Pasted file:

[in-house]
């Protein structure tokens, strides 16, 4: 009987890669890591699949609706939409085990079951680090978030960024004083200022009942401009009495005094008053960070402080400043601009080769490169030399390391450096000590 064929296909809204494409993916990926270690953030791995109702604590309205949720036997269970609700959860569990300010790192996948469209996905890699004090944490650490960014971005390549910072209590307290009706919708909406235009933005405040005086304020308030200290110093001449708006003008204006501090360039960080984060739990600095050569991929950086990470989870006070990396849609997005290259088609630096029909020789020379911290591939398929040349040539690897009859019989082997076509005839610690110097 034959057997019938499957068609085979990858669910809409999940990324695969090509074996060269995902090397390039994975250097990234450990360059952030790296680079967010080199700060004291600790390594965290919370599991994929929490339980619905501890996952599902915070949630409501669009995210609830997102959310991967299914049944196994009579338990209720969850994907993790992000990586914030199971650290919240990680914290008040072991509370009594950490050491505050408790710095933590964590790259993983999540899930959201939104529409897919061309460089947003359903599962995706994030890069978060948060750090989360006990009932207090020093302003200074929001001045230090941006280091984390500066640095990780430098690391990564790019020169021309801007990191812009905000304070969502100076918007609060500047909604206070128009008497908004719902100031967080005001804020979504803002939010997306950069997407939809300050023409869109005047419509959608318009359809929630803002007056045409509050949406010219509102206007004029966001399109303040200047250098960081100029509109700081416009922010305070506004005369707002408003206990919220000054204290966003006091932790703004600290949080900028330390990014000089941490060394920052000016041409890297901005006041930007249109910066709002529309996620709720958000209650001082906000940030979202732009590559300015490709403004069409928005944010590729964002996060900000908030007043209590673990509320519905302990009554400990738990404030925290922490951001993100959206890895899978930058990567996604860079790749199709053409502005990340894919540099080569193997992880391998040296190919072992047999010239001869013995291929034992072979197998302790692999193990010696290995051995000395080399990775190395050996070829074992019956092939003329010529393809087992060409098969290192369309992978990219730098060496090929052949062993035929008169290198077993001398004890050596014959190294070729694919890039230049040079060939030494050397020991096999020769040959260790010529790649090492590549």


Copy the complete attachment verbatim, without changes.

[in-house]
């Protein structure tokens, strides 16, 4: 009987890669890591699949609706939409085990079951680090978030960024004083200022009942401009009495005094008053960070402080400043601009080769490169030399390391450096000590 064929296909809204494409993916990926270690953030791995109702604590309205949720036997269970609700959860569990300010790192996948469209996905890699004090944490650490960014971005390549910072209590307290009706919708909406235009933005405040005086304020308030200290110093001449708006003008204006501090360039960080984060739990600095050569991929950086990470989870006070990396849609997005290259088609630096029909020789020379911290591939398929040349040539690897009859019989082997076509005839610690110097 034959057997019938499957068609085979990858669910809409999940990324695969090509074996060269995902090397390039994975250097990234450990360059952030790296680079967010080199700060004291600790390594965290919370599991994929929490339980619905501890996952599902915070949630409501669009995210609830997102959310991967299914049944196994009579338990209720969850994907993790992000990586914030199971650290919240990680914290008040072991509370009594950490050491505050408790710095933590964590790259993983999540899930959201939104529409897919061309460089947003359903599962995706994030890069978060948060750090989360006990009932207090020093302003200074929001001045230090941006280091984390500066640095990780430098690391990564790019020169021309801007990191812009905000304070969502100076918007609060500047909604206070128009008497908004719902100031967080005001804020979504803002939010997306950069997407939809300050023409869109005047419509959608318009359809929630803002007056045409509050949406010219509102206007004029966001399109303040200047250098960081100029509109700081416009922010305070506004005369707002408003206990919220000054204290966003006091932790703004600290949080900028330390990014000089941490060394920052000016041409890297901005006041930007249109910066709002529309996620709720958000209650001082906000940030979202732009590559300015490709403004069409928005944010590729964002996060900000908030007043209590673990509320519905302990009554400990738990404030925290922490951001993100959206890895899978930058990567996604860079790749199709053409502005990340894919540099080569193997992880391998040296190919072992047999010239001869013995291929034992072979197998302790692999193990010696290995051995000395080399990775190395050996070829074992019956092939003329010529393809087992060409098969290192369309992978990219730098060496090929052949062993035929008169290198077993001398004890050596014959190294070729694919890039230049040079060939030494050397020991096999020769040959260790010529790649090492590549």